Improvements to PIP awards for those of pension age

Amber Rudd has announced changes that to Personal Independence Payment (PIP) awards for people with Parkinson's who are of pension age.

Recently, the Secretary of State for Work and Pensions, Amber Rudd announced changes that will extend ongoing Personal Independence Payment (PIP) awards to more people with Parkinson's who are of pension age.

In addition, if someone with Parkinson's is under state pension age when they first apply for PIP, they will continue to receive PIP after they reach pension age.

This follows previous changes that have improved ongoing PIP awards for disabled people. These ongoing awards will mean people with Parkinson's will not have to face as many reassessments as they would have in the past.

Positive news, but more to do

While we think that stopping PIP reassessments for people over pension age is positive, it is only a minor improvement to a fundamentally flawed system.

Unfortunately, people with Parkinson's who are under pension age and not on the highest rates of the benefit will still have to go through unnecessary reassessments. In addition, it will not apply to people in receipt of Disability Living Allowance (DLA).

Merging assessments

In the same speech, Amber Rudd announced that they are looking into the possibility of merging the assessments for PIP and Universal Credit from 2021.

While we applaud any change that reduces the number of face-to-face assessments that people with Parkinson's have to go through, merging 2 flawed assessments will create its own problems.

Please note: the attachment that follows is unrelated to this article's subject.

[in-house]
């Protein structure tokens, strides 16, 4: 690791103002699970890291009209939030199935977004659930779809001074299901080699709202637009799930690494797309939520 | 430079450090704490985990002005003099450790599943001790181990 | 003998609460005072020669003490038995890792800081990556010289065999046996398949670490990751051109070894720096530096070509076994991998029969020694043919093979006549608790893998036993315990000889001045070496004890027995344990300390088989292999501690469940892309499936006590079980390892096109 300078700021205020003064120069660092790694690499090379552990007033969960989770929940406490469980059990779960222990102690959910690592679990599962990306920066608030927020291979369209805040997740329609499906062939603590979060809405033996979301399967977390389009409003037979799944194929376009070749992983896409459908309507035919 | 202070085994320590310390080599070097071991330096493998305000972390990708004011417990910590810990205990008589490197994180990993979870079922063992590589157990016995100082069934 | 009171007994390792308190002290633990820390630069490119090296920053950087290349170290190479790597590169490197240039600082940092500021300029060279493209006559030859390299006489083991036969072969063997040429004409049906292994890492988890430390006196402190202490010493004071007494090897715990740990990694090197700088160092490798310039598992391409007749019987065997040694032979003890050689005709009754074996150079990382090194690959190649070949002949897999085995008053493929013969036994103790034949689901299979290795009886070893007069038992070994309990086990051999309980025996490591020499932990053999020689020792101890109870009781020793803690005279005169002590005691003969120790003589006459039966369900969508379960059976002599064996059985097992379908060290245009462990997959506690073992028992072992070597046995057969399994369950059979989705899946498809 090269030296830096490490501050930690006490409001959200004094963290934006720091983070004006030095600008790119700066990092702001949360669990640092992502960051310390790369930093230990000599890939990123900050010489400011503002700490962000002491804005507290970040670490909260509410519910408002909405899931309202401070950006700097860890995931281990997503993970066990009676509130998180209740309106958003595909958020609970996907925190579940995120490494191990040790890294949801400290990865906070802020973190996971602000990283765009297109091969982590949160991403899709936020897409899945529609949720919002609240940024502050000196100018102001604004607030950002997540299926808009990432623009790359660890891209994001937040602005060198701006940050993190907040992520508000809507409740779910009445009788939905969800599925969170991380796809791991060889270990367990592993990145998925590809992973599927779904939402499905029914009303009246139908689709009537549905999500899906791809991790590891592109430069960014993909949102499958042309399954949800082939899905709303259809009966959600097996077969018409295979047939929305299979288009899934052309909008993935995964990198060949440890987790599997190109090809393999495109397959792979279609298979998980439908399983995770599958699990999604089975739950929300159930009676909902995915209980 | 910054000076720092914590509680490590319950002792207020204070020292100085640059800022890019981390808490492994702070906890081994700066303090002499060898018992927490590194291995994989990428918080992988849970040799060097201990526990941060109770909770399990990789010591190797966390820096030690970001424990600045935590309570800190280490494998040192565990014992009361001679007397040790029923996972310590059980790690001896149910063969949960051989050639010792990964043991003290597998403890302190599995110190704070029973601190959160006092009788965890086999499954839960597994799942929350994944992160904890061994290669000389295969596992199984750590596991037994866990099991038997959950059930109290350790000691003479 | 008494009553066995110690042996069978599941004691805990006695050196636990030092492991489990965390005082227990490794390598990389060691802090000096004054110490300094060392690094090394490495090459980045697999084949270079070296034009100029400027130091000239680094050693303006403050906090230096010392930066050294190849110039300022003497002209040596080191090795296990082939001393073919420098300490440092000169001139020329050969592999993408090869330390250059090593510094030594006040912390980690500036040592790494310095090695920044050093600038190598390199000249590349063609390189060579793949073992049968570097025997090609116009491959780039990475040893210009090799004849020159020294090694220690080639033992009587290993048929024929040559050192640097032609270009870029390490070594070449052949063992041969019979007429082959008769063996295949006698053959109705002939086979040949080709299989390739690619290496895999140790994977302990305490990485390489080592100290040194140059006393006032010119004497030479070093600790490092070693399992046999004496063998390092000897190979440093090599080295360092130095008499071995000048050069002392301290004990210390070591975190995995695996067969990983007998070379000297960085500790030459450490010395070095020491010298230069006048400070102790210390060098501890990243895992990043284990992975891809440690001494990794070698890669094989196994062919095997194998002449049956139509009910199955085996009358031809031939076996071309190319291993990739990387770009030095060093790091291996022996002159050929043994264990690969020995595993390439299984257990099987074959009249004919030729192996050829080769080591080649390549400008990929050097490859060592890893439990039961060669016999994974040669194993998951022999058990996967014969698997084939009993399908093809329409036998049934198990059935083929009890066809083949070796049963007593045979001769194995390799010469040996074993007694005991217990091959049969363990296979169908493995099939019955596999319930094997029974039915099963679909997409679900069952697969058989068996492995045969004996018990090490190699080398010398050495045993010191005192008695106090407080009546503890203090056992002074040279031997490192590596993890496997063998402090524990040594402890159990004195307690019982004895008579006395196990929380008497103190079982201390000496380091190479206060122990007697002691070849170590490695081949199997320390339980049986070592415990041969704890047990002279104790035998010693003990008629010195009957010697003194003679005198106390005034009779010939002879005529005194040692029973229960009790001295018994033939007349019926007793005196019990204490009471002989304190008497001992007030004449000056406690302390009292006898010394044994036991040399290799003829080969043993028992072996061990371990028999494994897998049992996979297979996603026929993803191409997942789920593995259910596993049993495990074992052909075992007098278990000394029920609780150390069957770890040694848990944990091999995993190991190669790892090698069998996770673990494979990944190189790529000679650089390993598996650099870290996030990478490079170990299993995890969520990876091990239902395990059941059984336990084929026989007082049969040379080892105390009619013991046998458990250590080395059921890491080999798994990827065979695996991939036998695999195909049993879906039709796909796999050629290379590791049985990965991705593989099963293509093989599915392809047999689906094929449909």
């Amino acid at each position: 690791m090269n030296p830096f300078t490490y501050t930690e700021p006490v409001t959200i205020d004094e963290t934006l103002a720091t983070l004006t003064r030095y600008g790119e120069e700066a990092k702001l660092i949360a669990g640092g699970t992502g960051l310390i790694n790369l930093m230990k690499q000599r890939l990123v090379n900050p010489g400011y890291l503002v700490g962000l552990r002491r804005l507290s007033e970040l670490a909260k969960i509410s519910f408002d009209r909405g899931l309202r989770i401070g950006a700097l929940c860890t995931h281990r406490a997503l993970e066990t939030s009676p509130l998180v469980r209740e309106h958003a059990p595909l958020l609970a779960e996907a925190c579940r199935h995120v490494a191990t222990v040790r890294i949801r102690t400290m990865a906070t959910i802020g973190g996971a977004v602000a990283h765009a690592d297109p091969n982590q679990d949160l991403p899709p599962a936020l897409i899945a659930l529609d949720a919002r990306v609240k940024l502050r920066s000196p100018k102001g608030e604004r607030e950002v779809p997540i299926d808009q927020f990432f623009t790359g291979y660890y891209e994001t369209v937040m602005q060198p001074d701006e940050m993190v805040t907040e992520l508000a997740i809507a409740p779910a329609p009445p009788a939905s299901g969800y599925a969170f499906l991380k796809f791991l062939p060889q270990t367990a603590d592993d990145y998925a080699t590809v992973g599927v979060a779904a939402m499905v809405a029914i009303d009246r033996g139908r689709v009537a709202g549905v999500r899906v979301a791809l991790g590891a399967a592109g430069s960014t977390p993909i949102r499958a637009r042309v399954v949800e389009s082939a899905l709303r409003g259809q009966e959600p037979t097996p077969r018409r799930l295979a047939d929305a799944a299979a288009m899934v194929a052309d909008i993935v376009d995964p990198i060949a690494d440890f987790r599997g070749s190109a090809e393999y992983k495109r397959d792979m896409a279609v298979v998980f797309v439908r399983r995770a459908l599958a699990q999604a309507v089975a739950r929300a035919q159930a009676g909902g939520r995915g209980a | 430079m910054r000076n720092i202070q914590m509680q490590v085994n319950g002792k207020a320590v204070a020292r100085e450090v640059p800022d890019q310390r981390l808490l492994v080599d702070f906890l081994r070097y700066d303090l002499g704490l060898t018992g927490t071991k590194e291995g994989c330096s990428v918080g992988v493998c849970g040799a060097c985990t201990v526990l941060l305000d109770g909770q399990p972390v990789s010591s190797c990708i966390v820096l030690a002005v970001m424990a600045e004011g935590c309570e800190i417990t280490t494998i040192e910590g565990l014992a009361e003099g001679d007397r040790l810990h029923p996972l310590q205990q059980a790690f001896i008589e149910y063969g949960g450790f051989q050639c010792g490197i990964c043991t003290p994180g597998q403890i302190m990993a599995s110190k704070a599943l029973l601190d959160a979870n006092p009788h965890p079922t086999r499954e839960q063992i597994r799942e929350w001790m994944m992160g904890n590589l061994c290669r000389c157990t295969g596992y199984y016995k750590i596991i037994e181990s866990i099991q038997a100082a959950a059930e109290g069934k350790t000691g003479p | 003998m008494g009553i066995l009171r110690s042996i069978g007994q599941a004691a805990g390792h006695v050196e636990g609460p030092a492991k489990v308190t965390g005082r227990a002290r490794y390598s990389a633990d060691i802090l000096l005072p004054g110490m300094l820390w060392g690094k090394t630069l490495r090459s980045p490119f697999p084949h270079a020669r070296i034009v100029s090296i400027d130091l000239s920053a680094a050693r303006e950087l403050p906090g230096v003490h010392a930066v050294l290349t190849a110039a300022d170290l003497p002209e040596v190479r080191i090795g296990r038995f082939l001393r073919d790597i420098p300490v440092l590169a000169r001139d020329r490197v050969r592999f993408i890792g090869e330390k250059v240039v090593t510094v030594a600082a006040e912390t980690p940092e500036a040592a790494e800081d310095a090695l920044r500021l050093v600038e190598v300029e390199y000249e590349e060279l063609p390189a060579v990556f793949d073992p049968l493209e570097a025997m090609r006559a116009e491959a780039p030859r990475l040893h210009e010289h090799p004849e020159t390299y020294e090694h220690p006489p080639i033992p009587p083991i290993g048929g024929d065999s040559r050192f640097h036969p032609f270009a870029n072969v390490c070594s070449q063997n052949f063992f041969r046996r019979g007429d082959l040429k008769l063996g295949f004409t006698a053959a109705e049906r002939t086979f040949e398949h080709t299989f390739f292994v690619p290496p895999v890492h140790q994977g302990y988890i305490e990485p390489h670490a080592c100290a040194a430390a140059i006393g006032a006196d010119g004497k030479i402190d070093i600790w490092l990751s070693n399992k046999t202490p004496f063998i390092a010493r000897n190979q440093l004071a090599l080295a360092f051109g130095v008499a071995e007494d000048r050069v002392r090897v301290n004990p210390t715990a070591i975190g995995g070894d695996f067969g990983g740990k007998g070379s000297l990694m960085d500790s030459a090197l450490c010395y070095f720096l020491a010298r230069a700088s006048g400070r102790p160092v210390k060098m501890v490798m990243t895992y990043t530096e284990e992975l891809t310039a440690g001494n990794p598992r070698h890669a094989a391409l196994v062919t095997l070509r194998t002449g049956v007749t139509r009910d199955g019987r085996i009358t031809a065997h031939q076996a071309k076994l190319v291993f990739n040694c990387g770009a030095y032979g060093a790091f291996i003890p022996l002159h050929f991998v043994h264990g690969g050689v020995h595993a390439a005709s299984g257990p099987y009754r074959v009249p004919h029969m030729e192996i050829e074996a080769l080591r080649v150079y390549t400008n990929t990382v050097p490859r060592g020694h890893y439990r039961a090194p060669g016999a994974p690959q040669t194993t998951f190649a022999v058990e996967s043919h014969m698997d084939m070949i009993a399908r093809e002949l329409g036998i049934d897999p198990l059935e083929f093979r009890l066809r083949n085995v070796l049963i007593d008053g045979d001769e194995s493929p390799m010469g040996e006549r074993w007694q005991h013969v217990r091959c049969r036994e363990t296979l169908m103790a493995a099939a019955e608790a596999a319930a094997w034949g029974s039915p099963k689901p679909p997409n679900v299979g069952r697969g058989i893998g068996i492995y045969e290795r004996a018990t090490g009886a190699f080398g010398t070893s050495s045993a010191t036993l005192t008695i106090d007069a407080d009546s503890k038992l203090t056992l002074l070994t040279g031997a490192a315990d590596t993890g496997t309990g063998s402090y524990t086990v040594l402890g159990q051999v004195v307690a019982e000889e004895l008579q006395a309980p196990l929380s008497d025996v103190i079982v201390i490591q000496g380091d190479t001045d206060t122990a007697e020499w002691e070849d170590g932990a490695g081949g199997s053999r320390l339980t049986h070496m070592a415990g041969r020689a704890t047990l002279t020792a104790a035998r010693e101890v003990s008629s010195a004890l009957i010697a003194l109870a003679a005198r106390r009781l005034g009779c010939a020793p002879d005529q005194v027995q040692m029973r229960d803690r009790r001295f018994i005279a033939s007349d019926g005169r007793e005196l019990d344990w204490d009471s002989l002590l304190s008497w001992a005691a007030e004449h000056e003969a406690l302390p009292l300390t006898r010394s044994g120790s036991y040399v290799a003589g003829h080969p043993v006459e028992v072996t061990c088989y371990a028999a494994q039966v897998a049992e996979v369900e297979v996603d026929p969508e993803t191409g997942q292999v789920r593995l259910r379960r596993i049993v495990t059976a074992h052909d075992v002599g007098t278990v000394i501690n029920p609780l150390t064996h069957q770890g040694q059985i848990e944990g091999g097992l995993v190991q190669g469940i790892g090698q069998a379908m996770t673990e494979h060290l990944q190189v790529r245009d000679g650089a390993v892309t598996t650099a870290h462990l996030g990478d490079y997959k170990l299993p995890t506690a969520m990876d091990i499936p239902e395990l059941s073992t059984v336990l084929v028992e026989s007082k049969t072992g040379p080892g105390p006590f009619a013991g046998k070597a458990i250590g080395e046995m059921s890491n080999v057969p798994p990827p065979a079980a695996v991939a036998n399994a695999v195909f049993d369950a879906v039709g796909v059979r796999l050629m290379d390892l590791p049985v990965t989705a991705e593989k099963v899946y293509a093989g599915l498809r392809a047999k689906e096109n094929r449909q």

Concerns about how this will work in Scotland

There is also the question of what will happen in Scotland. PIP is being devolved and currently Scotland is designing their own social security system. This means that anyone living in Scotland will still face 2 separate assessments.

Parkinson's UK Senior Policy and Campaigns Adviser Michael Griffin went to a meeting with Amber Rudd recently to discuss these announcements. Parkinson's UK called for a number of changes to the assessment process and Amber Rudd agreed to look into the concerns we raised.

Michael Griffin commented:

"During the meeting I stated that people of pension age who are still in receipt of DLA should also be made exempt from reassessment. In the vast majority of cases the award is not changed, so it is a waste of resources and creates stress and anxiety for people while they face reassessment.

"I also made it clear we are concerned that the failings in the assessment process will only be compounded by merging PIP and the Work Capability Assessment. This could have disastrous consequences for people with Parkinson's.

"With so many bad decisions being made because assessors and decision makers don’t understand Parkinson's, merging the assessments will only make this worse. When these bad decisions are challenged, some people wait over a year before their case is heard at a Tribunal.

"This is something we want to change, and Parkinson's UK will be campaigning to reduce these waiting times, so people with Parkinson's do not have to face the loss of income and stress caused by such long delays."

Campaign with us to fix PIP

If you have had to wait a long time to have your PIP appeal heard by a Tribunal and want to share your experience with us, please email [email protected] or call 020 7963 9349.

Questions about benefits

Our helpline and local advisers are here to answer any questions you have about Parkinson's, including accessing benefits and support.